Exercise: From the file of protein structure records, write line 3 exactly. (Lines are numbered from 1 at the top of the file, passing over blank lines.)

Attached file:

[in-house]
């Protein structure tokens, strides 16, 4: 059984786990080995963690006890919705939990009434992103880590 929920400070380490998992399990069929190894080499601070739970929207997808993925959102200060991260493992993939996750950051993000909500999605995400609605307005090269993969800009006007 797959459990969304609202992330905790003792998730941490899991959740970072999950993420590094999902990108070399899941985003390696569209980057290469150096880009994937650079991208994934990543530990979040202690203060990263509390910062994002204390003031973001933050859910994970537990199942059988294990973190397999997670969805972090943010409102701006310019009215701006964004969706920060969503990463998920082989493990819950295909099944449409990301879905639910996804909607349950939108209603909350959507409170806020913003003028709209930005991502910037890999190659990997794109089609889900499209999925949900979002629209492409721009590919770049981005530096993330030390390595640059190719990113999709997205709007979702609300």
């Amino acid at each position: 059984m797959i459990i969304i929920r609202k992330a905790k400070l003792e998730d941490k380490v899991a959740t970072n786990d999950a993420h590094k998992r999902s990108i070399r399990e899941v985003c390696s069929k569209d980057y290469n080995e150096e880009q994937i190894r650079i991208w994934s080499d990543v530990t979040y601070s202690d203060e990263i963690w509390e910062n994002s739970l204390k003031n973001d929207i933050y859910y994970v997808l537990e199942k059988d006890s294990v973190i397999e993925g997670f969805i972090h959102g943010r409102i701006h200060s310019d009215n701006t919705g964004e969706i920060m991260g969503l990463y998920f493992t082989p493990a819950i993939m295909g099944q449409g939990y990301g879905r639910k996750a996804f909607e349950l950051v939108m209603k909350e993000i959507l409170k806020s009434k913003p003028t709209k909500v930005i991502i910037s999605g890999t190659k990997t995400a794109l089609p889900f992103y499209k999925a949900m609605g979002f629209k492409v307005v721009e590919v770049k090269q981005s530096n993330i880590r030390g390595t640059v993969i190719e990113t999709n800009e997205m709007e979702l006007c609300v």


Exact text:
């Amino acid at each position: 059984m797959i459990i969304i929920r609202k992330a905790k400070l003792e998730d941490k380490v899991a959740t970072n786990d999950a993420h590094k998992r999902s990108i070399r399990e899941v985003c390696s069929k569209d980057y290469n080995e150096e880009q994937i190894r650079i991208w994934s080499d990543v530990t979040y601070s202690d203060e990263i963690w509390e910062n994002s739970l204390k003031n973001d929207i933050y859910y994970v997808l537990e199942k059988d006890s294990v973190i397999e993925g997670f969805i972090h959102g943010r409102i701006h200060s310019d009215n701006t919705g964004e969706i920060m991260g969503l990463y998920f493992t082989p493990a819950i993939m295909g099944q449409g939990y990301g879905r639910k996750a996804f909607e349950l950051v939108m209603k909350e993000i959507l409170k806020s009434k913003p003028t709209k909500v930005i991502i910037s999605g890999t190659k990997t995400a794109l089609p889900f992103y499209k999925a949900m609605g979002f629209k492409v307005v721009e590919v770049k090269q981005s530096n993330i880590r030390g390595t640059v993969i190719e990113t999709n800009e997205m709007e979702l006007c609300v």